The validation message is displayed using the html helper extension.

<%= Html.ValidationMessageFor(m => m.ProductCode) %> 

If you remove this line, your validation will still work, however no messages will be displayed. 

Importantly you must ensure that your form which require validation is placed in between <% using (Html.BeginForm()) {  } tags. (See above)

2.       One last thing to remember is that you need an action method within your Controller to be able to execute your form POST. You must also pass the model to your action method, as a parameter. 

    public class ValidationController : Controller


        public ActionResult Demo()


            return View();



        public ActionResult Demo(DemoModel model)


            return View();



3.       Now when you click on Submit button, server side validation will trigger and the error messages are displayed.


4.    Using ValidationSummaryControl

       If you need the validation summary control (most of you do), you have to add the following helper extension method to the View. You can add this helper method anywhere you like (within the View). 

       <%= Html.ValidationSummary(false, “Product creation was unsuccessful. Please correct the errors and try again.”) %>   

 The first argument (excludePropertyErrors: true/false) specifies whether you want display list of error underneath the ValidationSummaryControl.


Enabling client side validation. 

MVC 2, uses Microsoft AJAX 4.0 as the default client side library. You can also use the JQuery version of the validation library. It is in MVC 2 Futures project. You can download it from MVC2 Future library.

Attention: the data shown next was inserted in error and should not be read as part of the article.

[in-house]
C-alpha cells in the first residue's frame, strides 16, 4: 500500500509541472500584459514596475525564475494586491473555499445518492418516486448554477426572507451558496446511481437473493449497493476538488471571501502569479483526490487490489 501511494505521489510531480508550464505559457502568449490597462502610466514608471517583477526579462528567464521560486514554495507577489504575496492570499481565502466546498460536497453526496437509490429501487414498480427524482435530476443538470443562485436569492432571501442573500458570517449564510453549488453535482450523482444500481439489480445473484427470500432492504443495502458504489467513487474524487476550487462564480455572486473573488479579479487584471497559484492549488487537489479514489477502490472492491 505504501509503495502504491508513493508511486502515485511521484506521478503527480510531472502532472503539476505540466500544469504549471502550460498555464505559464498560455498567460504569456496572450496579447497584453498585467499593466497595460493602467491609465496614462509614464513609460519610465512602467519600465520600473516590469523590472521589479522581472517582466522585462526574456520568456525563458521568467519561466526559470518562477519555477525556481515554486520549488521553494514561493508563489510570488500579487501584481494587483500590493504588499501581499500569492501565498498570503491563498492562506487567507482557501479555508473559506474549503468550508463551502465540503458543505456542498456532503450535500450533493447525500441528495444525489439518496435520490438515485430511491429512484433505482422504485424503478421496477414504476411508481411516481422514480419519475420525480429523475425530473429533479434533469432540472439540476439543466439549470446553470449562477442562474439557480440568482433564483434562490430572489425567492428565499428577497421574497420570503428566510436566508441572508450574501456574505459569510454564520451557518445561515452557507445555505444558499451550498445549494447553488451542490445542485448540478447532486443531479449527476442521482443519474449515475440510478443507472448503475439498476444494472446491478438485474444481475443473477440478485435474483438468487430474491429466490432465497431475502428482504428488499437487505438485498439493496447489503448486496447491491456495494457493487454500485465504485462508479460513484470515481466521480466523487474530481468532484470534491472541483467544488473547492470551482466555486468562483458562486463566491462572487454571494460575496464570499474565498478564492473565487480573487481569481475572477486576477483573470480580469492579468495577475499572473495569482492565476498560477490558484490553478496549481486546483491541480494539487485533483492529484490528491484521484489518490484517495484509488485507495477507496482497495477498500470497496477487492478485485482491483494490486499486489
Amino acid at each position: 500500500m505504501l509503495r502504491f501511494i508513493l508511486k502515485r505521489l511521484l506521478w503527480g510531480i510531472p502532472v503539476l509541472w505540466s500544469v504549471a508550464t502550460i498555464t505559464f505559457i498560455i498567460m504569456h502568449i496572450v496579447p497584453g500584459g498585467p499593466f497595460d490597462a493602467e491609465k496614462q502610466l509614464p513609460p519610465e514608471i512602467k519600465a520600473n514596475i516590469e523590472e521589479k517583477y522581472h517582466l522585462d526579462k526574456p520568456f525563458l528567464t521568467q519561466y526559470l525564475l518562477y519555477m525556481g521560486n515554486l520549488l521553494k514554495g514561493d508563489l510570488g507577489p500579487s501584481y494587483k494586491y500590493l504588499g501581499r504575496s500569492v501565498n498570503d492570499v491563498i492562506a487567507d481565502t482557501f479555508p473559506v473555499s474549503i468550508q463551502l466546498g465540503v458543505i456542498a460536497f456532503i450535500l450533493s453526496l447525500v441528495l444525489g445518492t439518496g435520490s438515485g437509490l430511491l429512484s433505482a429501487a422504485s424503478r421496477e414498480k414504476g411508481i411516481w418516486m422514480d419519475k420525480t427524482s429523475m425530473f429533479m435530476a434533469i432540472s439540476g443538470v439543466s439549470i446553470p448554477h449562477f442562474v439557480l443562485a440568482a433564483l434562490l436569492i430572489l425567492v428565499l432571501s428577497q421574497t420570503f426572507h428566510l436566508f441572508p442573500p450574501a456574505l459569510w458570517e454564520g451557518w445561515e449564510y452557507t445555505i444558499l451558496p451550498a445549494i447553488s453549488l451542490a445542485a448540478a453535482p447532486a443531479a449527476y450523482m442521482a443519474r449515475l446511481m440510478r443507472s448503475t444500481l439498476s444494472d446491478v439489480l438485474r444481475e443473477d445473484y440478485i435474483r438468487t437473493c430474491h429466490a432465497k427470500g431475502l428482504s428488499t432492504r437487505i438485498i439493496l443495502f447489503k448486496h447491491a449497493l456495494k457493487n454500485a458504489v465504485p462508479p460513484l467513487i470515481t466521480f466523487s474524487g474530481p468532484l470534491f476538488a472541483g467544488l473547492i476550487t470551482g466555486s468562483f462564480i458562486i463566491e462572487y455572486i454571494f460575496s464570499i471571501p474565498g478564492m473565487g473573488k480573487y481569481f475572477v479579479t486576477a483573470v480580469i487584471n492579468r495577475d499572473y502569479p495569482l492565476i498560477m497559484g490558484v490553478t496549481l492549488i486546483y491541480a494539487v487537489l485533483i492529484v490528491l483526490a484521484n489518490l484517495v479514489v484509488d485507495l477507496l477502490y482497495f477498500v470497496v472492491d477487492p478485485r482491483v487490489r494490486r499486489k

1.       Ensure you reference three JS files within your application.


If you are using MS Ajax:

<script src=”/Scripts/MicrosoftAjax.js”></script>

<script src=”/Scripts/MicrosoftMvcAjax.js”></script>

<script src=”/Scripts/MicrosoftMvcValidation.js”></script>  

If you are using Jquery

<script src=”/Scripts/jquery-1.3.2.min.js”></script>

<script src=”/Scripts/jquery.validate.min.js”></script>

<script src=”/Scripts/MicrosoftMvcJQueryValidation.js”></script> 

Within your View, before the <% using (Html.BeginForm()) { %> statement, you need to add the code: <% Html.EnableClientValidation(); %> 

  1. That’s it. Now run the app. You can see the client side validation in action.


If it is still not working, ensure the browser does not disable your JavaScript by default. For example in FireFox you need to ensure both Java and Javascript is not disabled. To be honest I don’t know why Java needed to be disabled. Please let me know if anyone finds out.


Enabling Validation Summary Control for client side. 

Out of the box Validation Summary Control does not work for client side validation. For example you cannot display validation summary error massagers, within the Validation Summary Control during client side user interactions. To enable this you can implement a solution, which is described in the post here.